I hate calling films – or anything, really – pretentious. All too often it is a catch-all term used by people who have seen something presented in a way different to what they are used to, or something they just don’t understand. A cover for ignorance, and/or a lack of curiosity.
Really digging myself a hole here, aren’t I? You can see where this is going – if there was ever a film that could justly be described as pretentious, then it is Jean-Paul Civeyrac’s A Paris Education. And it isn’t only because it exhibits so many of the stereotypical markers of pretention: it’s French, shot in black and white, and divided into chapters.
A Paris Education tells the story of Etienne (Andranic Manet), a budding film director who leaves Lyon – and his childhood sweetheart Lucie (Dianne Rouxel) – to study in Paris. Whilst he’s there, he beds almost every woman he sets eyes on, all the while being truly obsessed with Mathias (Corentin Fila), the class provocateur.Okay, so a film about film students was always going to be a bit pretentious – and I say this as a person who used to be one. Although it’s an accurate depiction, it’s also hard to watch the heated discussions between these students about movies and politics and life without rolling your eyes and wanting to tell them all to get over themselves. Isn’t it always those who know the least who proclaim to know the most? A Paris Education didn’t make me nostalgic for my days as a film student, it made me mightily relieved to have gotten the hell out of there.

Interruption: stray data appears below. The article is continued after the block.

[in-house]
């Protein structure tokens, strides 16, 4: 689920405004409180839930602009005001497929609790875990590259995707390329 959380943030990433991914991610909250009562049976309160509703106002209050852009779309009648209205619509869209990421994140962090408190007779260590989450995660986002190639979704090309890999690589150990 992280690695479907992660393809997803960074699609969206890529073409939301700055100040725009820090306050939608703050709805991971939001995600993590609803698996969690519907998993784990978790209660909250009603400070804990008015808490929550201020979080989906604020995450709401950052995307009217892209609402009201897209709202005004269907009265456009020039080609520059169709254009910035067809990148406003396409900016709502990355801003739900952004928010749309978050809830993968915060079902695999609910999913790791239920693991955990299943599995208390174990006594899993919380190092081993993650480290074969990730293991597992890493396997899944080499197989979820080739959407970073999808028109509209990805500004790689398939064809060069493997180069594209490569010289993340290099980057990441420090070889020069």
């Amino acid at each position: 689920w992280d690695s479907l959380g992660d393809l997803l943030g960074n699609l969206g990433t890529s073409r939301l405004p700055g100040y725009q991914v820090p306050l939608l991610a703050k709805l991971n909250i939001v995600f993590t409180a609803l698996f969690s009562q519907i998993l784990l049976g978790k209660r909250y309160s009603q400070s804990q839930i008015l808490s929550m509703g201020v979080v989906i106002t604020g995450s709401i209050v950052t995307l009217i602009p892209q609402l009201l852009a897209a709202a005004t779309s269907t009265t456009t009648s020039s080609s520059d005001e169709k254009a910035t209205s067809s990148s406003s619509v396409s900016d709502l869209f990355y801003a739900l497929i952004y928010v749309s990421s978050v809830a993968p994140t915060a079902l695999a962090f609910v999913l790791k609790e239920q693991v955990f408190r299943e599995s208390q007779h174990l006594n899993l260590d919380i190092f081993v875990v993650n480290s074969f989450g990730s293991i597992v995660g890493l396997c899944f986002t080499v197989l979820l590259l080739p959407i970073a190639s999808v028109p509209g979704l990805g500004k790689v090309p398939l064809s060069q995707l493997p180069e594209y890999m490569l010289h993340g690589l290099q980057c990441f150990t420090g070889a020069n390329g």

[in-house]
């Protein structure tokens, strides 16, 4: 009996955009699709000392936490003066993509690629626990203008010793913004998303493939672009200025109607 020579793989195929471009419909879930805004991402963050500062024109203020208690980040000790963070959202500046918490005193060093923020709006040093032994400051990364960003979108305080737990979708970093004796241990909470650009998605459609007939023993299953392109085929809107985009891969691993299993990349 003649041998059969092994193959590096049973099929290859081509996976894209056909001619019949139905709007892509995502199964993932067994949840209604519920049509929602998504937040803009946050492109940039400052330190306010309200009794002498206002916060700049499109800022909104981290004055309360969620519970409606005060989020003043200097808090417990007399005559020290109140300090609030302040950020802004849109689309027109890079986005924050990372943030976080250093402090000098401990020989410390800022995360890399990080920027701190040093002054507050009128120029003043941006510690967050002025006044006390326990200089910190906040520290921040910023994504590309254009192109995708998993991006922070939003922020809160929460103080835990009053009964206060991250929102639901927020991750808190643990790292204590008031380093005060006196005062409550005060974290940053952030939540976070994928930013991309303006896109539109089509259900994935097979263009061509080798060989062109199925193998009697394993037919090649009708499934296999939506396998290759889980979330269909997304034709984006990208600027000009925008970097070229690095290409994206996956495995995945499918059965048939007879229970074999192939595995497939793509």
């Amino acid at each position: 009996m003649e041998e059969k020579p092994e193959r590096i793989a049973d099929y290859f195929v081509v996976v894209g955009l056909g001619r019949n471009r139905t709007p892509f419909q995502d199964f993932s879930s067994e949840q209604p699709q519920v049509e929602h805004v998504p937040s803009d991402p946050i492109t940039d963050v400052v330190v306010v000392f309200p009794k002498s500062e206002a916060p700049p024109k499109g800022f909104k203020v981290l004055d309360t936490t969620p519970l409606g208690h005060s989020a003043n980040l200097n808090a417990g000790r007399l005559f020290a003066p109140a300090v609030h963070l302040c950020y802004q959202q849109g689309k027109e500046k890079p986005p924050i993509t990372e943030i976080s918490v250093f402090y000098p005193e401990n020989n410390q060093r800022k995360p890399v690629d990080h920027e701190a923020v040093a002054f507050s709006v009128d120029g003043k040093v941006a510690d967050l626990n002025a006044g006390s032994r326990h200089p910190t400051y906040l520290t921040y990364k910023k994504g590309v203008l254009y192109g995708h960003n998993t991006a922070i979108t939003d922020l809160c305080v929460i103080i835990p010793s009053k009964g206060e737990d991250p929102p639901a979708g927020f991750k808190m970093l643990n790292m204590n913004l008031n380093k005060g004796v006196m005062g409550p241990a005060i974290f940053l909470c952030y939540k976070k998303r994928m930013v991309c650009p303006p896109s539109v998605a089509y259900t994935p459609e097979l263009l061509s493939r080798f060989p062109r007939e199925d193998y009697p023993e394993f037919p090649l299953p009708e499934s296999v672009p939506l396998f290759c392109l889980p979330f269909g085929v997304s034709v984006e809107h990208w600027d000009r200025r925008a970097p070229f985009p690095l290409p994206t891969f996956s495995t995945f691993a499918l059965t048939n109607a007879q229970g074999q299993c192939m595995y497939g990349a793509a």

Still, as irritating as they may be, these ‘discussions’ aren’t the problem here. The problem is, this film – so obsessed with its own importance, so devoid of anything interesting to say – is just as vapid as the students it depicts. Civeyrac seems to find Etienne a profound and important character, and as such we are glued to his side for 136 painful minutes. But there is nothing to him. He is an empty vessel filled by Mathias, film, Paris, dead philosophers, and an endless string of sexual liaisons with beautiful women who all seem to find him desperately interesting and attractive for no discernible reason. He doesn’t learn. He doesn’t grow. He is as shallow and empty when we leave him as he is when we meet him.
To be fair to Civeyrac, A Paris Education makes no bones about the essential ‘lostness’ of its lead; that’s arguably the whole point of the film, as an elegant closing scene underlines. But is one lost boy – especially a lost boy so devoid of any charm or charisma (Andranic Manet’s flaccid performance does nothing to save the character from itself) – enough to sustain a movie for 136 minutes? No. No it isn’t. Cinema is littered with portrayals of alienated youths. Another film, with another disaffected young man and nothing new to say, seems destined to get lost in the melee. Oh well.